Could No Child Left Behind be making kids fat?
According to a documentary directed by former Brigham Young University film student Steven Greenstreet, the way schools have reacted to the federal law contributes to a national childhood obesity epidemic. So do a lot of other factors that play out on the schools' stages.
Greenstreet, director of the award-winning documentary "This Divided State," about filmmaker Michael Moore's 2004 visit to Utah Valley State College, is putting the finishing touches on the film, "Killer at Large," produced by ShineBox Media Productions in Salt Lake City. The film, which Greenstreet plans to submit to 30 festivals, explores childhood obesity in America.
A dozen schoolteachers interviewed for the film said the federal No Child Left Behind policy is part of the problem, Greenstreet said. Vending machine junk food, what some call lax USDA school lunch standards, overpriced produce also are fingered as contributors, among a slew of other factors.
Utah health and education leaders tend to agree.
"We're finding that with increased pressure to perform well on academic tests there is actually less emphasis, according to reports from teachers, on physical education and health-related topics, primarily at elementary school," said Frank Wojtech, physical education director for the State Department of Education. "I think the health of children is the most important goal of the schools, especially when we're looking at the epidemic of obesity and Type II diabetes and all the psychological problems that come with being obese at a young age."
More than 22 percent of elementary school students were overweight or at risk of being overweight in 2006, according to the Utah Department of Health.
Obesity and related illnesses kill more than 100,000 Americans a year and cost taxpayers $117 billion in 2002 alone, states the film, citing the National Institute of Diabetes and Digestive and Kidney Diseases.
Obesity could lead to crises in health care and national security, former Surgeon General Richard Carmona says at the film's onset.
"I don't think people know the half of the immensity of the problem," Greenstreet said in a Wednesday interview with the Deseret Morning News.
"Killer at Large" aims to change that.
The film opens with a 12-year-old girl undergoing a liposuction, interviews and speeches from across the country that range from former President Bill Clinton to the author of "The Omnivore's Dilemma," teachers to clergy.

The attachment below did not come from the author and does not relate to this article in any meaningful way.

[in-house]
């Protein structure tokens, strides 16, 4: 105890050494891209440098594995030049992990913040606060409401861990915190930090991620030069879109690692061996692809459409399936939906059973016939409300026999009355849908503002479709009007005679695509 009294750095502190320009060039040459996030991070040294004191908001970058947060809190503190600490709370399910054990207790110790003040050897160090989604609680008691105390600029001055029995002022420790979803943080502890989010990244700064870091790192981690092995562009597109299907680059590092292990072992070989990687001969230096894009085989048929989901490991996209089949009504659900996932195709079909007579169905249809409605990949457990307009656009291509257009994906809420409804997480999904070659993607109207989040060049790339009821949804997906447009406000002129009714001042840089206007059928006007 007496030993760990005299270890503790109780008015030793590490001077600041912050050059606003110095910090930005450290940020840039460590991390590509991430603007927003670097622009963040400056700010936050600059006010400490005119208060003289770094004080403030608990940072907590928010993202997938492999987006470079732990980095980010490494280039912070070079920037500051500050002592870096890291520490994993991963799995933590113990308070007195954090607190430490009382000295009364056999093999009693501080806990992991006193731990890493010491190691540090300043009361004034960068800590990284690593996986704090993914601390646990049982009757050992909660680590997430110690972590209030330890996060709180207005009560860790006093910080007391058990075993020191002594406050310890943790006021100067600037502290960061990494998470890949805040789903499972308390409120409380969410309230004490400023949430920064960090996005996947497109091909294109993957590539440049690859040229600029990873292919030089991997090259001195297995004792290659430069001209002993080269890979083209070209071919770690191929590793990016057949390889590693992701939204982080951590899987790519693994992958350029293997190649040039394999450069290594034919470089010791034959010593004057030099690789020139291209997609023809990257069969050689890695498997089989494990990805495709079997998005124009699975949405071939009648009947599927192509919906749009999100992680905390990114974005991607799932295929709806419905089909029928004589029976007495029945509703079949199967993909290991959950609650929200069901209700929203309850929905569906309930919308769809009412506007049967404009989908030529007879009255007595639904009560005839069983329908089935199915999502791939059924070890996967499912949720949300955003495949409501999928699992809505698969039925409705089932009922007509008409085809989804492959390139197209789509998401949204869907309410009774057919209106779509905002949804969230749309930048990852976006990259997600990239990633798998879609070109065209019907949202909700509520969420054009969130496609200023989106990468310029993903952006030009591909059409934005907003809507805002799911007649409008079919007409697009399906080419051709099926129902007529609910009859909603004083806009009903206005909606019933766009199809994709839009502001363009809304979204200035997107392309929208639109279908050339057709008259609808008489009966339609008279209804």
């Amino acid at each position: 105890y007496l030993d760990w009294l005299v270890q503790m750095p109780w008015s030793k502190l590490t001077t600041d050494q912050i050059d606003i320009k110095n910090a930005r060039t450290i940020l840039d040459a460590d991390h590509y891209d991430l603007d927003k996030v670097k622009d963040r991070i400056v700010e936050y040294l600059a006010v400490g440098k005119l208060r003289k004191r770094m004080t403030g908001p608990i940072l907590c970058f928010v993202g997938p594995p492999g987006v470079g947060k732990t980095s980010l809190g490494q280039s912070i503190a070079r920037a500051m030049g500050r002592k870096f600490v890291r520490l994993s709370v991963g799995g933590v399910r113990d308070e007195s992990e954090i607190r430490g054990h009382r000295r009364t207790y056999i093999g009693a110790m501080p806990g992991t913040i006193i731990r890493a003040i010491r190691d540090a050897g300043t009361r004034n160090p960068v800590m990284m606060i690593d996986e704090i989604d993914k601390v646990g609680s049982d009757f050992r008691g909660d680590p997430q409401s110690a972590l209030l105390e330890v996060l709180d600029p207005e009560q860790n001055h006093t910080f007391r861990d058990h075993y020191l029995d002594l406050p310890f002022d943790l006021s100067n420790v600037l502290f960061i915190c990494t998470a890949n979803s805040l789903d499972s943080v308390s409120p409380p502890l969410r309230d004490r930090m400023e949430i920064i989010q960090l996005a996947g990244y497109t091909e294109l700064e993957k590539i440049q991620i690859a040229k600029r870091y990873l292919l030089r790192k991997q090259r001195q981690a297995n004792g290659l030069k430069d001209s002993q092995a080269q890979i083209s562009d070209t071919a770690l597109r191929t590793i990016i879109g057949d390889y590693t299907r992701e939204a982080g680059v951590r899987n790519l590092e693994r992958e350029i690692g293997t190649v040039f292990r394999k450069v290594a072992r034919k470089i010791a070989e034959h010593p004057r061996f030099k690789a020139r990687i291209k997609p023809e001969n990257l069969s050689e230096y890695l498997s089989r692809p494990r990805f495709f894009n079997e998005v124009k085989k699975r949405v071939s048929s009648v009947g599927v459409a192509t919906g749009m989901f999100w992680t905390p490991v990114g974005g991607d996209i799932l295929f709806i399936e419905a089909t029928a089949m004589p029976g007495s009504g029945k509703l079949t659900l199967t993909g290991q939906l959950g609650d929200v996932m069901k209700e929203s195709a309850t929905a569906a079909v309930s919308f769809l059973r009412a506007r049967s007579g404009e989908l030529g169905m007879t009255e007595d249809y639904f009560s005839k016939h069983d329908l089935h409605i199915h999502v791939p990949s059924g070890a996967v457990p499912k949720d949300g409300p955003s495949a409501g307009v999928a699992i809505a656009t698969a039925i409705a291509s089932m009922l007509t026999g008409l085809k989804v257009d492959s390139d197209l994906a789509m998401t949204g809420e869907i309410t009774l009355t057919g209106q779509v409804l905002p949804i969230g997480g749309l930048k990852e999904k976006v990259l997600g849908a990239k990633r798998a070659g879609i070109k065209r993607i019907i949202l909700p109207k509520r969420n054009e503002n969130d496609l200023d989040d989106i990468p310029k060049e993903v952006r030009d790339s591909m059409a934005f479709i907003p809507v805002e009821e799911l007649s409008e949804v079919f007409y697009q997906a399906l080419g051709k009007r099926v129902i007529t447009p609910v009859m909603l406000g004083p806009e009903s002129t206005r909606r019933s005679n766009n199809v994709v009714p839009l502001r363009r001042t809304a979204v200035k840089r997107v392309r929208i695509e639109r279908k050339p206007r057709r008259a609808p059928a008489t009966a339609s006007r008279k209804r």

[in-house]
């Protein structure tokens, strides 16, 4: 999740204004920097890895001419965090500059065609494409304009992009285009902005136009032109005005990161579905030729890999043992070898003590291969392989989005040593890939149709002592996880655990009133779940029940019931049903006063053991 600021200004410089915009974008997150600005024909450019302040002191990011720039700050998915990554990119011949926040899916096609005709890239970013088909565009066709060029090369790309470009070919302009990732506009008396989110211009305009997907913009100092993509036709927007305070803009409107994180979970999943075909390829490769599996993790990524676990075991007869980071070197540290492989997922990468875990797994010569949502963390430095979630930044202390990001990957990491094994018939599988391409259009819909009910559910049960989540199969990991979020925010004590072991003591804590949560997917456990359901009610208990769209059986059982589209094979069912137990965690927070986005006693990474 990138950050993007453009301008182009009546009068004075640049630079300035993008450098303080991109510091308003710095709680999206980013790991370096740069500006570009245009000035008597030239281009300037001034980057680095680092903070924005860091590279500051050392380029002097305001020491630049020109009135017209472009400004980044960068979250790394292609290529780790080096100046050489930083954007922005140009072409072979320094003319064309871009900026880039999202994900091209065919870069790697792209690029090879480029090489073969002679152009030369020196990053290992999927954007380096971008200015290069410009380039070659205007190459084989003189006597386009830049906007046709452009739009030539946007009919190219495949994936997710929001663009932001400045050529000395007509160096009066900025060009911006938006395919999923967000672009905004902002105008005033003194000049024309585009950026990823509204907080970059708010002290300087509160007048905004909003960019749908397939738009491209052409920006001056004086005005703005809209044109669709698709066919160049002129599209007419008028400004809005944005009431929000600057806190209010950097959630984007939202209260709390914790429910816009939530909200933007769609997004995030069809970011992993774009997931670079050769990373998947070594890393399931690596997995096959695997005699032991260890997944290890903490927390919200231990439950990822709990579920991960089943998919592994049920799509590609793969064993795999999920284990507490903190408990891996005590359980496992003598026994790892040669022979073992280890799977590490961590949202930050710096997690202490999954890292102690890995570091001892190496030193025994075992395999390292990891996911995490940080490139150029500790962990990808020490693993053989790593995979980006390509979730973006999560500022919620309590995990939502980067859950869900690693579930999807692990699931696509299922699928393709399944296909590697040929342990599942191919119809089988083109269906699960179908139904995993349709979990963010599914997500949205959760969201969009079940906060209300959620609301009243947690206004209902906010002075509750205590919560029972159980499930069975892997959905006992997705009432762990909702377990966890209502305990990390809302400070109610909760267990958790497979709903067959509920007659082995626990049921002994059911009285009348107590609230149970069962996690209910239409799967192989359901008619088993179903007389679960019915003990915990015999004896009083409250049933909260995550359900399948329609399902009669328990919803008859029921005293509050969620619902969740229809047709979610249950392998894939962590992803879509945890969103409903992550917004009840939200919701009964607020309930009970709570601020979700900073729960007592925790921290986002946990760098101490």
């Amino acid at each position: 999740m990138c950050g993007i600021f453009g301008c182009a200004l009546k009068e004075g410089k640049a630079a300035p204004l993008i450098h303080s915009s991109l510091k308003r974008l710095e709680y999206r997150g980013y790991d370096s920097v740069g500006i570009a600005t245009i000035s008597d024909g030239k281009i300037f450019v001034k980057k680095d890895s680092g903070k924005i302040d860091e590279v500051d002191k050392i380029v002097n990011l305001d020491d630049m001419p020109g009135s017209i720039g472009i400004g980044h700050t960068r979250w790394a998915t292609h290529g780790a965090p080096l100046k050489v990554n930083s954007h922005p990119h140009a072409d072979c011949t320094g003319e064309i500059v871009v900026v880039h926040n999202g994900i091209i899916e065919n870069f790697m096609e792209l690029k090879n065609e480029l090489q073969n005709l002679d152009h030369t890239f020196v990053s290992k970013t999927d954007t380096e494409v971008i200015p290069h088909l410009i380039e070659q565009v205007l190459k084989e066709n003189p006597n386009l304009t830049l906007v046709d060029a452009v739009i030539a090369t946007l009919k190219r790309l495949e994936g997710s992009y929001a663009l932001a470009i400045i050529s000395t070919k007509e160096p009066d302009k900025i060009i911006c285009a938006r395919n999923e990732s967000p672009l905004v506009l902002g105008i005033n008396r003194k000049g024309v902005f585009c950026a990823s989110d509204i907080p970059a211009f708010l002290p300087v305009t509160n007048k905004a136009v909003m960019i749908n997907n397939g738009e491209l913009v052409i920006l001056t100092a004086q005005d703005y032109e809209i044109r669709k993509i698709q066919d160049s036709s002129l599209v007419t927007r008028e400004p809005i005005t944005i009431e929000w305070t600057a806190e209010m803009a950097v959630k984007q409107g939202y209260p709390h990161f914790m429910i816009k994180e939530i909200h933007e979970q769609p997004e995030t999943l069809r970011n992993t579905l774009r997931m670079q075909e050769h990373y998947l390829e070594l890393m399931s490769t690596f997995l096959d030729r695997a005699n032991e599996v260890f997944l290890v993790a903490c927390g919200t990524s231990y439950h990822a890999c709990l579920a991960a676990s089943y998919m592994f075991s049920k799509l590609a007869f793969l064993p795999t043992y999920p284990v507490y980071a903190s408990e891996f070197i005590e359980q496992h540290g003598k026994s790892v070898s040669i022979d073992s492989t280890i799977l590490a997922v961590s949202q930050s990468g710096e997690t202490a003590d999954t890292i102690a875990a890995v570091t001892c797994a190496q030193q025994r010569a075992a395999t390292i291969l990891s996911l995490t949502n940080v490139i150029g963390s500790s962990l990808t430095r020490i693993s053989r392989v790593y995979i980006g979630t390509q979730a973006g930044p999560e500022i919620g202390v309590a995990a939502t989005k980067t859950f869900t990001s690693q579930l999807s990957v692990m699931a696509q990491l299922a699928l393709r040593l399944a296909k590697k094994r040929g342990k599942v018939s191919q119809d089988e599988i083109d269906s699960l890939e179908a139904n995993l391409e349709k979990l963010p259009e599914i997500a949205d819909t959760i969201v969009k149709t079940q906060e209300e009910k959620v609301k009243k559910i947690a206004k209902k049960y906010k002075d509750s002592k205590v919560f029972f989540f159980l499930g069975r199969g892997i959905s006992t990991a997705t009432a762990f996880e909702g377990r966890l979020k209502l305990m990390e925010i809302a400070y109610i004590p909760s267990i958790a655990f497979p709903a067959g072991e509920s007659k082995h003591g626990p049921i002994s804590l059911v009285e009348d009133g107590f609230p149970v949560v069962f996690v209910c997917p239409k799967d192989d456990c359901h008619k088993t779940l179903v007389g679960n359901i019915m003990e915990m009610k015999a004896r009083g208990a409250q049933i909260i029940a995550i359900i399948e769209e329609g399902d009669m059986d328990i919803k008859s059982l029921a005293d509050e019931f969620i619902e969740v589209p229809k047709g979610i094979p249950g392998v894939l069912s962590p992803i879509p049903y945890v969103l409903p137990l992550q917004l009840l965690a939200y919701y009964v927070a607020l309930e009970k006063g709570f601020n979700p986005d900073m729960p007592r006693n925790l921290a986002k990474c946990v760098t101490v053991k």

Filmmakers, who include producers Bryan Young and Elias Pate, say the U.S. Department of Education told them No Child Left Behind "in no way contributes to obesity and anyone who would claim to the contrary has been misinformed." But the way schools have responded to the law plays into it, others say.
"What we're finding more and more is this is an issue of environment. And if you create unhealthy environments, or you don't provide opportunities for there to be a healthy environment, then you're going to contribute to increased overweight and obesity," Dr. Richard Bullough, director of the Utah Department of Health's Diabetes Prevention and Control Program, told the Deseret Morning News.
The new state core curriculum recommends elementary school students get 150 minutes a week of physical activity. But some schools may put in just a fifth of that, said Wojtech.
"We've done surveys, and most teachers consider it to be important; they just either don't have the time or don't feel confident enough to accomplish a physical education task during the day," he said.
Elementary school teachers receive little or no P.E. training in college, Wojtech said.
A Murray High coach in the documentary says he sees students lacking basic motor skills for running. Others criticize what they call lax federal school lunch nutritional standards and vending machine junk food in schools that lead to unhealthy eating habits, filmmakers said.
The Utah State Board of Education has pondered vending machine sales for months and even moved toward banning junk food in them. But after Coke and Pepsi executives relayed industry efforts to phase out sugar-laden drinks for diet sodas and waters, the board backed off. The current proposal, up for a vote Friday, only requires school districts to create policies, which may or may not ban junk food.
Schools, communities and government agencies are working to address the problem, experts told the Deseret Morning News.
The State Office of Education is planning a three-day health and physical education workshop for elementary school teachers. The health department's Gold Medal Schools program has several elementary participants incorporating physical activity into the school day. Some elementaries have their own P.E. specialists, or community members trained to lead physical activity in the school day, Wojtech said.
The health department's blueprint for change aims to cut the number of overweight children by 10 percent by 2010. Efforts target the family, community, health care system, media, government and schools and include boosting pedestrian and bike routes, encouraging grocers to donate fresh produce to local food banks, developing physical activity requirements in all grades, and monitoring school foods.
But the filmmakers believe schools would get the biggest boost from legislation.
"Nothing but a law is going to get sugar out of our schools, ever," Pate said."We're not saying ban this stuff; we're saying, let's shuffle our priorities," Greenstreet said. "Let's show people something better. Let's educate people on what is good food."